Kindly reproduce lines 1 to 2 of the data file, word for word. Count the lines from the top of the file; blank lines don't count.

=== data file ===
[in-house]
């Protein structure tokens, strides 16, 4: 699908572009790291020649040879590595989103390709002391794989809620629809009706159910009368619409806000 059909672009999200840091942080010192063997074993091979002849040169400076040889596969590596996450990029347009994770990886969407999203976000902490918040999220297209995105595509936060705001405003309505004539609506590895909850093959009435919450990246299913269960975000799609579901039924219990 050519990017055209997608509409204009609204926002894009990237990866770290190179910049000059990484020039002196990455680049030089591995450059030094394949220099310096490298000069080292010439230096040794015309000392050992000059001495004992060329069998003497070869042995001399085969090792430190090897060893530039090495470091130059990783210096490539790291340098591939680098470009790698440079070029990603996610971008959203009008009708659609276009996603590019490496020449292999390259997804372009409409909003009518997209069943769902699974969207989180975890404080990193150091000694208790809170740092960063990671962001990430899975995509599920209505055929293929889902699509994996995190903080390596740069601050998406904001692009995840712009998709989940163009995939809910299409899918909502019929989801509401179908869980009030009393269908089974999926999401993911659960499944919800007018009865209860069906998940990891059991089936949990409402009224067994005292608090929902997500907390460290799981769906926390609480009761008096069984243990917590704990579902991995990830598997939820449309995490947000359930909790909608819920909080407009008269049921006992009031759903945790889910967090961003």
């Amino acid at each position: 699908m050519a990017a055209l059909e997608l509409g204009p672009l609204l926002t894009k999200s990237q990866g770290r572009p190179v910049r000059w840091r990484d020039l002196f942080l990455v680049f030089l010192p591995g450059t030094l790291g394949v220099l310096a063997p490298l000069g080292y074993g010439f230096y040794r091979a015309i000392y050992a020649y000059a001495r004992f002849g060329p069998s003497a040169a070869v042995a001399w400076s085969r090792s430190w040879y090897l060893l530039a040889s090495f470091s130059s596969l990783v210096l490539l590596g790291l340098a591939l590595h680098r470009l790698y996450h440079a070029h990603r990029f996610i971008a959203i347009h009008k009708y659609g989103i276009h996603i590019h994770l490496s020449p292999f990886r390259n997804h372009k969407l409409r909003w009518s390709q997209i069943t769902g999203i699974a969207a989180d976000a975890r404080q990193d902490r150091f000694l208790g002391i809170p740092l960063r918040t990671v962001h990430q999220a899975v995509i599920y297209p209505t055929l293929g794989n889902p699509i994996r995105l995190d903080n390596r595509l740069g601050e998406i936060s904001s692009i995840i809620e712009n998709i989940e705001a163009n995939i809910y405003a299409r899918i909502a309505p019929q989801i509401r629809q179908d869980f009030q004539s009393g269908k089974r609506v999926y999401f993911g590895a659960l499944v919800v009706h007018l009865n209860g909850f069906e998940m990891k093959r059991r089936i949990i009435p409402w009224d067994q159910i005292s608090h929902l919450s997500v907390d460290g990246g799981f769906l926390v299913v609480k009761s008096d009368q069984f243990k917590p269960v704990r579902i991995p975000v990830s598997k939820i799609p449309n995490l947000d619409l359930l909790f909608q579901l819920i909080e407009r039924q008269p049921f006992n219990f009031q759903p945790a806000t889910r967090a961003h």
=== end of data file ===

[in-house]
């Protein structure tokens, strides 16, 4: 699908572009790291020649040879590595989103390709002391794989809620629809009706159910009368619409806000 059909672009999200840091942080010192063997074993091979002849040169400076040889596969590596996450990029347009994770990886969407999203976000902490918040999220297209995105595509936060705001405003309505004539609506590895909850093959009435919450990246299913269960975000799609579901039924219990 050519990017055209997608509409204009609204926002894009990237990866770290190179910049000059990484020039002196990455680049030089591995450059030094394949220099310096490298000069080292010439230096040794015309000392050992000059001495004992060329069998003497070869042995001399085969090792430190090897060893530039090495470091130059990783210096490539790291340098591939680098470009790698440079070029990603996610971008959203009008009708659609276009996603590019490496020449292999390259997804372009409409909003009518997209069943769902699974969207989180975890404080990193150091000694208790809170740092960063990671962001990430899975995509599920209505055929293929889902699509994996995190903080390596740069601050998406904001692009995840712009998709989940163009995939809910299409899918909502019929989801509401179908869980009030009393269908089974999926999401993911659960499944919800007018009865209860069906998940990891059991089936949990409402009224067994005292608090929902997500907390460290799981769906926390609480009761008096069984243990917590704990579902991995990830598997939820449309995490947000359930909790909608819920909080407009008269049921006992009031759903945790889910967090961003």